Last fall, a band of nimble men descended on our house. They ripped off crumbling shingles, tore up rotten plywood and installed a new metal roof, guaranteed for fifty years, considerably longer than I—at age sixty-five—expect to need it. Standing in the yard, surveying that smooth expanse, I thought, “We’ll be snug as bugs come winter.” I pictured the snow sliding easily from the roof and piling up around the foundation—natural insulation—to make the house extra snug. No more drafts, no more leaks, no more frozen pipes.
Of course, there’s more to snugging up for winter than a slippery new roof. We all have our rituals. I bag leaves and stuff them into crevices, trim the evergreens in the front yard—a buffer between house and road that grows thicker every year—then layer the clipped branches around the opening under the porch to discourage the cold from seeping in and encourage little animals to take shelter. Like many in New Hampshire, my husband and I work up cordwood. By the time it’s cut, split, stacked and lugged into the house, that wood has warmed us not twice, but several times.
Some prepare for winter by preserving their garden’s bounty. As the saying goes: We eat what we can, and what we can’t, we can. That bubbling vat of tomatoes transformed into jars of sauce on the pantry shelf brings the tang of summer to spaghetti noodles on a chill winter evening. Tomato paste in a hearty stew makes it even heartier. Wrap your hands around the warm bowl. Let the steam fill your nostrils.
If it’s freezing outside, I want to be warm, wrapped up and protected. Snug. When sailors “snug down” a ship, they fold the sails, secure the gear and batten the hatches.
In Britain, a “snug” is a secluded alcove in a pub where friends can settle by the fire and sip hot port with lemon and cloves. Or enjoy a fortifying pint of Guinness.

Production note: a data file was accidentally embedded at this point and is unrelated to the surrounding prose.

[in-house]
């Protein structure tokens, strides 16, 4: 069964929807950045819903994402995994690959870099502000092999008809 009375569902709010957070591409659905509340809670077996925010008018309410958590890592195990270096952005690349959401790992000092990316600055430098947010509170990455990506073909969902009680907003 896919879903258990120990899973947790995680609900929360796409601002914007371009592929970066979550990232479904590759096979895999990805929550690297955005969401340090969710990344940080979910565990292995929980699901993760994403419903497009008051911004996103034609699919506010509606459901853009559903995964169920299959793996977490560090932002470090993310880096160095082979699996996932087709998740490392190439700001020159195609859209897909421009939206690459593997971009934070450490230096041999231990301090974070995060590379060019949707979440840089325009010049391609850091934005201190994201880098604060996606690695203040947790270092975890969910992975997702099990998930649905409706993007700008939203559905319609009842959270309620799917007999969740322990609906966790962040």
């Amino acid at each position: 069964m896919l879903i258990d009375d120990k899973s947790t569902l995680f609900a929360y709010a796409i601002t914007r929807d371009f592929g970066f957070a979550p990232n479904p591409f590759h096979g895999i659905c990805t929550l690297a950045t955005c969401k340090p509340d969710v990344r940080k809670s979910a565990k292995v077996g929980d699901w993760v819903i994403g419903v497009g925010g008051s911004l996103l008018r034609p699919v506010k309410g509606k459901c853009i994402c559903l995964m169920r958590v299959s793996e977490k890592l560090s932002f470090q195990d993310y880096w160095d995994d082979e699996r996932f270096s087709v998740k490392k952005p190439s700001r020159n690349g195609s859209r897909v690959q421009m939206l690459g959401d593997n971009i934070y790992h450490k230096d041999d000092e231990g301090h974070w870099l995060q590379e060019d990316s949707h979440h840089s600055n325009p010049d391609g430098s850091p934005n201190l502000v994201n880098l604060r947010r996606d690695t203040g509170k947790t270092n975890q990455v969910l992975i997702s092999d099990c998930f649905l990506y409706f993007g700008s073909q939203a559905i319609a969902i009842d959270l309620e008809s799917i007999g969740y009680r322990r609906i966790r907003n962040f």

My cousin introduced me to hygge, a gift from the Danes—a way of living. The concept doesn’t translate into a single English word. Roughly, it means the contentment that comes from appreciating simple things. To my cousin, it means cozying up her home with winter whites and creams, furry blankets, thick socks, and candles. Few objects are more hygge than hand-knit mittens. The feeling of well being lives in the knitting, the giving and the wearing.
I asked friends, “How do you stay warm in winter?” Their responses had little to do with the temperature. An air-conditioned 68º indoors in steamy August is a relief. In frozen February, we shiver at 68º and consider clicking the thermostat up a notch or two, just for a little while. Keep moving, some said. Ski or snowshoe, with hot potatoes in your pockets. Layer up with long underwear, leggings, scarfs, house hats, flannel, heavy wool sweaters. Wrap up in a quilt and think kind thoughts. Meditate. Practitioners of Tibetan tummo control their body temperature with their minds! Snuggle with a spouse, a kitty, a dog or a rice baby—a knee sock stuffed with rice, tied off at the top and heated in the microwave.
Winter is not so bad if you’re prepared for it. When the temperature drops, the wind howls and the snow blows, we curl inward—grateful for shelter, grateful for the warmth of even a single candle. And sometimes, as the storm rages, if we’re very lucky, we get to say: Nobody’s going anywhere tonight. This little family is going to stay right here. All together. Snug.